Priming is a psychological phenomenon in which subtle cues in the environment (pictures, text, sounds, etc.) influences subconsciously (or without awareness) how one thinks, feels, and acts. Priming can play an important role in how advertisement is interpreted and whether it is effective. TV and radio shows as well as adjacent magazine articles and advertisements for other products and brands can all be primes.
The effect of primes on advertising has been well document. Consider a few examples:
– Mood induced by television programs carriers over to commercials. In general, commercials placed in happy programs tend to be more persuasive and receive more positive evaluations by consumers.
– Prestige of a magazine could “rub off” on advertized brands and products. Advertising in prestigious magazines enhances perception of advertised brands and products.
– Magazine articles can also be used as primed. An ad for a large laptop generates more favorable perception when the ad is preceded by an article on visual quality and versatile functionality (attributes positively related to a large laptop). The interest in the large laptop dropped when the ad followed an article about mobility and convenience.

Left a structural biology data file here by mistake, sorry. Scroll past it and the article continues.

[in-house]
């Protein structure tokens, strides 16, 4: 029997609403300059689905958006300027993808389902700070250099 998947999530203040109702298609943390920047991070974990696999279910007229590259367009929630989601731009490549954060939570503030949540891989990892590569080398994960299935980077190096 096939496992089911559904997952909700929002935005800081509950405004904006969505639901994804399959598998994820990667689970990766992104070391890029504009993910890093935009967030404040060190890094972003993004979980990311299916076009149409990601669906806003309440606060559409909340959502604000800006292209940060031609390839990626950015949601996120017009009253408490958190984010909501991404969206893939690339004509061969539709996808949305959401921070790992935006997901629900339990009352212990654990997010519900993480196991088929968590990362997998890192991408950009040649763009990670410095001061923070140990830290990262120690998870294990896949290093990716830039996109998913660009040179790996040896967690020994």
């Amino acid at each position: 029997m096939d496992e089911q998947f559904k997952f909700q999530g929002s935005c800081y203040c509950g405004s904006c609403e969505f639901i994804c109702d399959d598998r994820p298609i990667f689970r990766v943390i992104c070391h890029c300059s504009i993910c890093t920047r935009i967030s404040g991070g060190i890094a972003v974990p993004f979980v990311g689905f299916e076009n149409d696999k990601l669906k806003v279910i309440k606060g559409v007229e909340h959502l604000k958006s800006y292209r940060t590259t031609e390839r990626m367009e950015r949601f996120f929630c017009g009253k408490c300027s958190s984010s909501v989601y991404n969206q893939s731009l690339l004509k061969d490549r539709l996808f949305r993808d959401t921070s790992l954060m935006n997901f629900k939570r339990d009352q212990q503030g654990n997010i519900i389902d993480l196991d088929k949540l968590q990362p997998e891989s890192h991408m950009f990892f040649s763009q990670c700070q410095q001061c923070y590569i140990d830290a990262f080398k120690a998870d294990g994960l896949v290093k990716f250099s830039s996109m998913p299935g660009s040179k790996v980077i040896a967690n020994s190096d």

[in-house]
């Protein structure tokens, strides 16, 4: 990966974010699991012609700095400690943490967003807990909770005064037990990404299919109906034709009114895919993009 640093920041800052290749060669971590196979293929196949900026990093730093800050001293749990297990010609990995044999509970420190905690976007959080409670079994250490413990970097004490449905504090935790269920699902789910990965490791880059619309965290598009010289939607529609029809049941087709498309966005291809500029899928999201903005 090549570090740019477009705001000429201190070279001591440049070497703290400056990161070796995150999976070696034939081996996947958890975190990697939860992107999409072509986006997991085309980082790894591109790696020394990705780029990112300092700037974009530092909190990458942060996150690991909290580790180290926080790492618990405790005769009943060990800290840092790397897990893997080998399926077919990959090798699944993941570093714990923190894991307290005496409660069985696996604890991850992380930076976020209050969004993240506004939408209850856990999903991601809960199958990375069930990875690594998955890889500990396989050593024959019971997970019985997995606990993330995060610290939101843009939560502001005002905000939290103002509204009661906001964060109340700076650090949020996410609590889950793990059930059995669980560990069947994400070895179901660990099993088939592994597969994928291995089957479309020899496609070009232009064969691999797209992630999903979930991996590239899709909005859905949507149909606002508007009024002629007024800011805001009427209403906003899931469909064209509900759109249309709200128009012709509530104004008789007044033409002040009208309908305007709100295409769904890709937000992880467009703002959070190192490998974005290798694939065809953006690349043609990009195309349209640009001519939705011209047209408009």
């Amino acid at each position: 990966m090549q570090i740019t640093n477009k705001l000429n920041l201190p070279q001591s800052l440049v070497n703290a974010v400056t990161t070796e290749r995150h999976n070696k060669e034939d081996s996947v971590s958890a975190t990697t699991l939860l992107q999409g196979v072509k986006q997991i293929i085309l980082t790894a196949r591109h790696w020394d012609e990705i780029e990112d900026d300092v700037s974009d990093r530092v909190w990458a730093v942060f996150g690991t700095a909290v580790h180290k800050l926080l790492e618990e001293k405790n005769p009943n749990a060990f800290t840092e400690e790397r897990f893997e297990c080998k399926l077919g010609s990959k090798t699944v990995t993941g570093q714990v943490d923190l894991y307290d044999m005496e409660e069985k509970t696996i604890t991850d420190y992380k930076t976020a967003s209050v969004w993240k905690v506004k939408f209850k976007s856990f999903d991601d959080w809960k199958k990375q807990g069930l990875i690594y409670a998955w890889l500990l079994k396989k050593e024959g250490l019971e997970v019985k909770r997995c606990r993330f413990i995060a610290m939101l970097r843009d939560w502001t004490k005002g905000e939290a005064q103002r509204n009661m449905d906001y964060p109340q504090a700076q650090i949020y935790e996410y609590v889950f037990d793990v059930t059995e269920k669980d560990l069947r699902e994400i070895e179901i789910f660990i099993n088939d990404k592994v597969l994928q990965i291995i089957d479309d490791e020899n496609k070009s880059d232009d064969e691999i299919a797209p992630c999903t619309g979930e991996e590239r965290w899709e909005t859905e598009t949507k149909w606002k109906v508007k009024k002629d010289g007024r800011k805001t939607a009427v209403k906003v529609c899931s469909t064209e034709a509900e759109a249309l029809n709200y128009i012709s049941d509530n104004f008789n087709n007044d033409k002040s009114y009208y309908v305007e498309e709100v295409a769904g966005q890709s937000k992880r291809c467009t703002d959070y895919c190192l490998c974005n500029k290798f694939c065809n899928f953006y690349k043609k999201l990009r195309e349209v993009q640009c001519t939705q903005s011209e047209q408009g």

– Advertising media choice can be creatively leveraged to communicate a specific benefit or advantage of a product. An energy drink ad placed in an elevator generates more interest among consumers than the same ad placed in a newspaper. Apparently, an elevator serves as a prime for uplifting, powerful, easy, and fast.
Implications: Priming can activate certain thoughts and feelings as well as influence how information presented in ads is interpreted. Marketers and advertisers can use the power of priming strategically by exerting control over media context in which ads are embedded to ensure advertisement persuasiveness is enhanced rather than harmed. Obviously, media primes in themselves cannot generate success or failure of a product or brand; the product needs to be meaningful and relevant to consumers.